Mother Daughter

Chloe dinner 50914

Cassie: This is a perfect dinner. A little of this, a little of that, room for dessert.

Chloe: Exactly. Dad would never go for it.

Cassie: I know.

Over the course of our girlie dinner, we talk about everything: boys at school (who is tolerable, who is not), girls at school (who is tolerable, who is not) but since it’s Chloe and she is kind to all people, few names are mentioned. Instead, we discuss the TYPE of boy or girl who is intolerable. Then, during dessert, which has been brought to us with great flourish by the handsome waiter who looks like James Franco, something really interesting is discussed….aspects of our mother/daughter relationship.

Chloe: The battles (the big ones) are really only about control.I don’t want you to control me. I want you there…I want to know that you are there…but not in control…of…me…..

Cassie: Yes. Sometimes you don’t like me to direct even about the smallest things, right?

Chloe: Right. It just gets me so mad.

Cassie: I remember that.

Chloe: What?

Cassie: Being mad. Over the littlest things. At my mother.

Chloe: Well sometimes I’m mad at you over big things, but sometimes they are little. You were mad at Grandma BJ?

Cassie: Yes. It seems ridiculous now. It could have been over anything. The way her jaw cracked, for instance, when she chewed…if I was cranky….first thing in the morning.

Chloe: Your jaw cracks….when YOU chew.

Cassie: I know. It’s annoying, right?

Chloe: Very.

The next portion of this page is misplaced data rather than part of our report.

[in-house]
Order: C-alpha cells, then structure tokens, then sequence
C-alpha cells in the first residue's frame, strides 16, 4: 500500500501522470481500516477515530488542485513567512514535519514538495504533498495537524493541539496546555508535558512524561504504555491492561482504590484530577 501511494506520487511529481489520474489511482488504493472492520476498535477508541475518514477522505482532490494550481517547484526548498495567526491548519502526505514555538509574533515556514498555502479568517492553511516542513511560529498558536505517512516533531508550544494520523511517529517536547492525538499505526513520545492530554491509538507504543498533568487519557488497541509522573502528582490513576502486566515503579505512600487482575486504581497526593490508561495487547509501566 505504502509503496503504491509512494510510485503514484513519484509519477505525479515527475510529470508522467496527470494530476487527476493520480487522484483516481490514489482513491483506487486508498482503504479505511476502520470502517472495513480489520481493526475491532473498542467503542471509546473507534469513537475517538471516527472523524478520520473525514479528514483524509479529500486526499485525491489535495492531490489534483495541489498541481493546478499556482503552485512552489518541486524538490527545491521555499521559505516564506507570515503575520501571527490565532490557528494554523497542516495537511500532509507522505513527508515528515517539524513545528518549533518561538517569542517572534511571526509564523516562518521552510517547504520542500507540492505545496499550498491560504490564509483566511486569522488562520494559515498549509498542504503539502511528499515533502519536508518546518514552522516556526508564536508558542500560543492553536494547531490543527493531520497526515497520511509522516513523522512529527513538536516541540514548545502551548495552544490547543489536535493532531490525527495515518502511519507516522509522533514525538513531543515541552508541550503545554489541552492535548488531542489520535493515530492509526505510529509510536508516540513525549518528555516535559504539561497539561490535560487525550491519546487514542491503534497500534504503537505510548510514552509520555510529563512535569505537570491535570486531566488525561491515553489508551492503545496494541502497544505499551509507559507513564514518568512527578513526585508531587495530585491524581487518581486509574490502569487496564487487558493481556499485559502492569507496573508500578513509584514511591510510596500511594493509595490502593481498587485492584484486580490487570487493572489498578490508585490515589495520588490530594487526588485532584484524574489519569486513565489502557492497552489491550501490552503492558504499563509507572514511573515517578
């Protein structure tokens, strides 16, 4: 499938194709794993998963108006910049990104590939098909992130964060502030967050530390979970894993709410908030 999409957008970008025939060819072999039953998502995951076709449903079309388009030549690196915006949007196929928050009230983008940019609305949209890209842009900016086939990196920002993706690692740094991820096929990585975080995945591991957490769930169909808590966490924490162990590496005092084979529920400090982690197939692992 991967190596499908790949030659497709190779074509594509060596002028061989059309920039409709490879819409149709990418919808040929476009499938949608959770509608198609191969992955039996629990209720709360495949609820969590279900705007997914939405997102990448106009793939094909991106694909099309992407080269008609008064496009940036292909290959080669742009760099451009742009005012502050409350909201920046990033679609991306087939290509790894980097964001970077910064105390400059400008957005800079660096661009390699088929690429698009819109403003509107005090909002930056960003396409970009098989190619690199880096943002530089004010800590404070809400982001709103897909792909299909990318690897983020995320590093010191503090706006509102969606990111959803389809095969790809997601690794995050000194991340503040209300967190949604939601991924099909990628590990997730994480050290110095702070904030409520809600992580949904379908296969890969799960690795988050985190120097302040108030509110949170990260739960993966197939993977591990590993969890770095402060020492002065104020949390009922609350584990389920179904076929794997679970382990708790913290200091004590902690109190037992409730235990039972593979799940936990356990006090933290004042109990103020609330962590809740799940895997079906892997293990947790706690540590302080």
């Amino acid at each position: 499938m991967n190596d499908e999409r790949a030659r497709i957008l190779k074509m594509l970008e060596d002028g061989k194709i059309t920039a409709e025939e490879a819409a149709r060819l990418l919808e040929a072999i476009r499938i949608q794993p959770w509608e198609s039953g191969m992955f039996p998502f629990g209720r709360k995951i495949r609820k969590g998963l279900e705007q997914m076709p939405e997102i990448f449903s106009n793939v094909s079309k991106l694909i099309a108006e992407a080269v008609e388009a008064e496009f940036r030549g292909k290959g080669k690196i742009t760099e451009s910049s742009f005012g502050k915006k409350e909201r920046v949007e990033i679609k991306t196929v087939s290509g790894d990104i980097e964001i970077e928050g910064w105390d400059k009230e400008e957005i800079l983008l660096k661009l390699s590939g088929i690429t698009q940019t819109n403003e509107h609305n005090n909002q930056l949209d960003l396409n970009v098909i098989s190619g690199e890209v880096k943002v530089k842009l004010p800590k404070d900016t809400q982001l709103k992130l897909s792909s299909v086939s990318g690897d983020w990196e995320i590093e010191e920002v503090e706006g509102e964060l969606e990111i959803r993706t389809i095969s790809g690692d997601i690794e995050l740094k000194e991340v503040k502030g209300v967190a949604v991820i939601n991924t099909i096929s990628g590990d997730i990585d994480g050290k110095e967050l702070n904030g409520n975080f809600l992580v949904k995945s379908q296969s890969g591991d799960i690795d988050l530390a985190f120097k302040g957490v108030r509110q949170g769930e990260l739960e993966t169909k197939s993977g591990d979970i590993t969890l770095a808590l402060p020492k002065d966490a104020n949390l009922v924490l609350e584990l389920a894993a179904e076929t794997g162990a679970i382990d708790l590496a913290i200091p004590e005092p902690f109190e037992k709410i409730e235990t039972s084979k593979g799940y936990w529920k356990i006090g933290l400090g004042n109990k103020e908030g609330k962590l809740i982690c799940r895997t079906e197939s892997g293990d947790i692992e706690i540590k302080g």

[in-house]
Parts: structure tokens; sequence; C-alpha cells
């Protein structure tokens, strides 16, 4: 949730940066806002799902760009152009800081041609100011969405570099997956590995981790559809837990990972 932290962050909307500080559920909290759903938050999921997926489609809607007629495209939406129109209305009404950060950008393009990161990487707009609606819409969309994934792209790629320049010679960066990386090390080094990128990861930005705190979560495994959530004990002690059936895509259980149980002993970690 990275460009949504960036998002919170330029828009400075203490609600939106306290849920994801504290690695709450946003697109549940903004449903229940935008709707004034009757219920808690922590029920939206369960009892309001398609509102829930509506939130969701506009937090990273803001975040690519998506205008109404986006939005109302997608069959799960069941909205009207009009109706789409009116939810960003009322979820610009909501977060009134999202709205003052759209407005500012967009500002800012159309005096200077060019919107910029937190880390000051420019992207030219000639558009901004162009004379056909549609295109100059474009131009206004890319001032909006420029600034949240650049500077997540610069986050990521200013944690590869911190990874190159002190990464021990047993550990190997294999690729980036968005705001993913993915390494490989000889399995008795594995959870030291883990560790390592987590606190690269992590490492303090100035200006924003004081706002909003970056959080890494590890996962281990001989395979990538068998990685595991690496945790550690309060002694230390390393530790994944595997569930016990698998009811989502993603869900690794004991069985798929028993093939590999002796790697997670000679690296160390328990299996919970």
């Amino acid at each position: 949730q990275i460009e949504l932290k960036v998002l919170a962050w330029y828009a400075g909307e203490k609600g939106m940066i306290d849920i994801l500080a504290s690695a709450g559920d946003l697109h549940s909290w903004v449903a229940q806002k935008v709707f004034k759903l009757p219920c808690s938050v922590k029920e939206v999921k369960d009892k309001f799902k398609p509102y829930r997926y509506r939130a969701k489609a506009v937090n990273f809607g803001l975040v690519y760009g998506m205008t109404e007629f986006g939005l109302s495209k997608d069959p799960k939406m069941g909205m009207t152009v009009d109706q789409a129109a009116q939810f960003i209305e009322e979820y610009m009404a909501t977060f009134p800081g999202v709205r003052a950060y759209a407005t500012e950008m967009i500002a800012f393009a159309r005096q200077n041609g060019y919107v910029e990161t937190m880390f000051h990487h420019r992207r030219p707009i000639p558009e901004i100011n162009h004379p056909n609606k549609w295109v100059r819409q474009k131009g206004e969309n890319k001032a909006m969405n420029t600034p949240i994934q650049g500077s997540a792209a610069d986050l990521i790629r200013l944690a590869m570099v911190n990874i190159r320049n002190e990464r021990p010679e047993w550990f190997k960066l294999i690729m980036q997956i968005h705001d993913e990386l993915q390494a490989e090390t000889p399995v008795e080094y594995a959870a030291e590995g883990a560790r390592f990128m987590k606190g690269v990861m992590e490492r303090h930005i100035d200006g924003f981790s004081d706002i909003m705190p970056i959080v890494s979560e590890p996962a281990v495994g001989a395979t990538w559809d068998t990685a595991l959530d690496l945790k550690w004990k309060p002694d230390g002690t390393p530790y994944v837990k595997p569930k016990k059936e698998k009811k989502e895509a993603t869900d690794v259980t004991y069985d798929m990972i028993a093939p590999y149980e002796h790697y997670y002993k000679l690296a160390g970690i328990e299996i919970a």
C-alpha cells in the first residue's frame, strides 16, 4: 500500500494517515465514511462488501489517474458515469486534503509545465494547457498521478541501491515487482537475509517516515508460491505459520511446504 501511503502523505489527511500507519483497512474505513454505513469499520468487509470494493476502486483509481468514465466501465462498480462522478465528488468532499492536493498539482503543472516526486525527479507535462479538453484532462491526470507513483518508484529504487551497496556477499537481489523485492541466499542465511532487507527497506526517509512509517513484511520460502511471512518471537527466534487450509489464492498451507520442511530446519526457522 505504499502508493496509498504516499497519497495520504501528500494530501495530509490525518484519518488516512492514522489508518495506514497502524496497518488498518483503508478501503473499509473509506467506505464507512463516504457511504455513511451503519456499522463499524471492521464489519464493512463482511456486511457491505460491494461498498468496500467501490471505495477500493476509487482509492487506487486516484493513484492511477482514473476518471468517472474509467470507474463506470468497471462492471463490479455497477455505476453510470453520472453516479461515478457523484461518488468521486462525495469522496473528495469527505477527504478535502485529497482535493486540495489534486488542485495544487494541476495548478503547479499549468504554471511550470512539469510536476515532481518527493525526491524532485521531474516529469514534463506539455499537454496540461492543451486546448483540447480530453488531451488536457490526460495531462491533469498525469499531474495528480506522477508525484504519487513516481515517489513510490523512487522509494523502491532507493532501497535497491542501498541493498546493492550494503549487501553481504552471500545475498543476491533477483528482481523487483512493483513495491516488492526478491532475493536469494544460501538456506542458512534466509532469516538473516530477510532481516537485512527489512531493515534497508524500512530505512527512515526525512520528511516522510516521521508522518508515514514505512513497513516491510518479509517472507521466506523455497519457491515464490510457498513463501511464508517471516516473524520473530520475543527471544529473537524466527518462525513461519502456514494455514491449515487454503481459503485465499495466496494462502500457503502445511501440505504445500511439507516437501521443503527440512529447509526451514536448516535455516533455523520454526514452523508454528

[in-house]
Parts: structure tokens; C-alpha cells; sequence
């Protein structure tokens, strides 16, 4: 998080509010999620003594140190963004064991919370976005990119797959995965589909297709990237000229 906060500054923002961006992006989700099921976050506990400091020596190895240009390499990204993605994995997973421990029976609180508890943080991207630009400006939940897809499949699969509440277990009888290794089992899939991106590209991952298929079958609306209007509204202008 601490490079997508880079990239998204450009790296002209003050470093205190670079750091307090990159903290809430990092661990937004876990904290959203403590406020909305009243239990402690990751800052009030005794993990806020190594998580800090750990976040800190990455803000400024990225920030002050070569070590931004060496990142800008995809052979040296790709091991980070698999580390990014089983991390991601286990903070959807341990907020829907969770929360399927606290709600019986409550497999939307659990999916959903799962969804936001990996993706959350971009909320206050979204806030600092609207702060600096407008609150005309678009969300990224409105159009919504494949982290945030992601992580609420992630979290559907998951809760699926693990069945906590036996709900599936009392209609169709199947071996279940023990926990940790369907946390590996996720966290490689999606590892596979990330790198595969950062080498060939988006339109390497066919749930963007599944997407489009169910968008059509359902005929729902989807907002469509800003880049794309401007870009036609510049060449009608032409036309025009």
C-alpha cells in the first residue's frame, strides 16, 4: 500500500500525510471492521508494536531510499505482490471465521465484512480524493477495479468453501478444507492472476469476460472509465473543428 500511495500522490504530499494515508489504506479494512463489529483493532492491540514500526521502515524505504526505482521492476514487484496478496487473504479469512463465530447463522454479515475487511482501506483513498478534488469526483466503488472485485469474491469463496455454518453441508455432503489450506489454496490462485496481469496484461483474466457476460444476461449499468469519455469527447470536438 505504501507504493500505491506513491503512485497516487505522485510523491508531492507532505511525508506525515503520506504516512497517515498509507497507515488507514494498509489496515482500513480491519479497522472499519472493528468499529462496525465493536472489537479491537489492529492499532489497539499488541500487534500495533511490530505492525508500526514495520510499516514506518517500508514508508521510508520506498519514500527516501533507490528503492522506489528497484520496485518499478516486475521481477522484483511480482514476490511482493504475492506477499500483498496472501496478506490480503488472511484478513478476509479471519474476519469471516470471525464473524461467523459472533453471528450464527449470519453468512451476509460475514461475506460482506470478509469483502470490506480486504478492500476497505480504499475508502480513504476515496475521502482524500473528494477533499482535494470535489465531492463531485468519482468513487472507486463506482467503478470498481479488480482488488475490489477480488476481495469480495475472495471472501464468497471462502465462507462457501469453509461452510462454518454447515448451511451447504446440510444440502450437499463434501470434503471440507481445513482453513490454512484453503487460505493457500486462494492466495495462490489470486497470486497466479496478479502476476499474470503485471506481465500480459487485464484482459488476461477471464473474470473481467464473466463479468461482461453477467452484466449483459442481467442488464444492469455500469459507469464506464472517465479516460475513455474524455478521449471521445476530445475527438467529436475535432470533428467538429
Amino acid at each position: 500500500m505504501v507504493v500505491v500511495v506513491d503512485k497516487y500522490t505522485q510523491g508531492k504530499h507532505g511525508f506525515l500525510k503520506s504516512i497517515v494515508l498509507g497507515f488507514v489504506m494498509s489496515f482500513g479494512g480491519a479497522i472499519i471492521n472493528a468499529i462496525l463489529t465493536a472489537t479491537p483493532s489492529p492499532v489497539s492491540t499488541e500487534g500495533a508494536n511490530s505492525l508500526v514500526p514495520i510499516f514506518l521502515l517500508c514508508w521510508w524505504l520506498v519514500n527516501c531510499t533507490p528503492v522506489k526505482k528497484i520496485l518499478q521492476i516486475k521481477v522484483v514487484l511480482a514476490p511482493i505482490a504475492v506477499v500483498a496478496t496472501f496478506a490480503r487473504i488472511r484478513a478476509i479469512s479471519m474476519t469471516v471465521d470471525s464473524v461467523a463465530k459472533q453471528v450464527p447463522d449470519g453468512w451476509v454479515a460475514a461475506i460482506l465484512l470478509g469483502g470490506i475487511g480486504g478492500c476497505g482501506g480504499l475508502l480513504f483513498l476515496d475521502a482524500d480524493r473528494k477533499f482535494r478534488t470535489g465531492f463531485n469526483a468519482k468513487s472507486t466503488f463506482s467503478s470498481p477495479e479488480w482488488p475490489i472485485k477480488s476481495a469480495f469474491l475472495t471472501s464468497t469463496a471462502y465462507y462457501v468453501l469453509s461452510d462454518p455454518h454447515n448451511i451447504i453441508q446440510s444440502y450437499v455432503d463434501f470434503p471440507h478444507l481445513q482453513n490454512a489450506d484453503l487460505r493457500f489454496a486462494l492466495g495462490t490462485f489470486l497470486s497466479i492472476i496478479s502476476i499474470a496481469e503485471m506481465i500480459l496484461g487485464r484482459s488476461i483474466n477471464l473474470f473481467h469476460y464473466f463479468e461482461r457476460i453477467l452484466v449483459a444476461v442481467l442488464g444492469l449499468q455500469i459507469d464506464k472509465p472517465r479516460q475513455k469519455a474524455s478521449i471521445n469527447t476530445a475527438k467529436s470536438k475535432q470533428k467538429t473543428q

Cassie: I spent a lot of time in my room. Being away. When I was a teenager.

Chloe: I do that, too.

Cassie: I know.

Chloe: I like knowing everyone’s out there…in the house…but in my room, I can be alone and it calms me.

Cassie: Yes. I remember feeling like that. I really remember that. The escape to the room, but also feeling the safety of the family, bustling and crazy and loud out there in the house…there if you needed them.

Chloe: The thing is when I get mad, when I get really mad, after I’ve cooled down in my room, I always think about what it must be like for the other person…you or Dad or whoever I feel is wrong. I try to see it from their angle.

Cassie: That’s very impressive. When I was your age, it never ever would have occurred to me to put myself in someone else’s shoes, especially if I felt I had been wronged by them. Nope… I’d usually sulk and dramatize for quite a while. (Pause) You know I can’t even remember what I was in an outrage about…why I would go stomping off to my bedroom. But I do remember stomping. And slamming doors, which would really get my dad going. I’m pretty sure that I never once considered what my mother or father was thinking or feeling…what it all looked like from where they stood. Poor Grandma BJ. My teenage years must have been rough for her and Pop.

Chloe: Are my teenage years rough for you?

Cassie: Hardly, my dear. You are one of the kindest teenagers to your siblings, your friends and your parents I’ve ever, ever loved so much.

Chloe: Thanks Mom. You deserve it. (chuckling now) Because when Charlie’s a teenager….

Cassie: I know, Dear God…I know. What will I do, Chloe?

Chloe: You’ll look back on the fights we’ve had and remember them fondly compared to the blowouts you’ll probably have with Charlie. That boy may be funny but he is stubborn.

Cassie: Yea. Now I’m getting scared.

Chloe: Just remember to put yourself in his shoes. The anger goes away faster if you remember to do that.

Cassie: Yea. I will. I’ll try.

Chloe: This was a nice dinner. Happy Mother’s Day, Mom.

Cassie: Thanks, Chloe. Thank you from the bottom of my heart.

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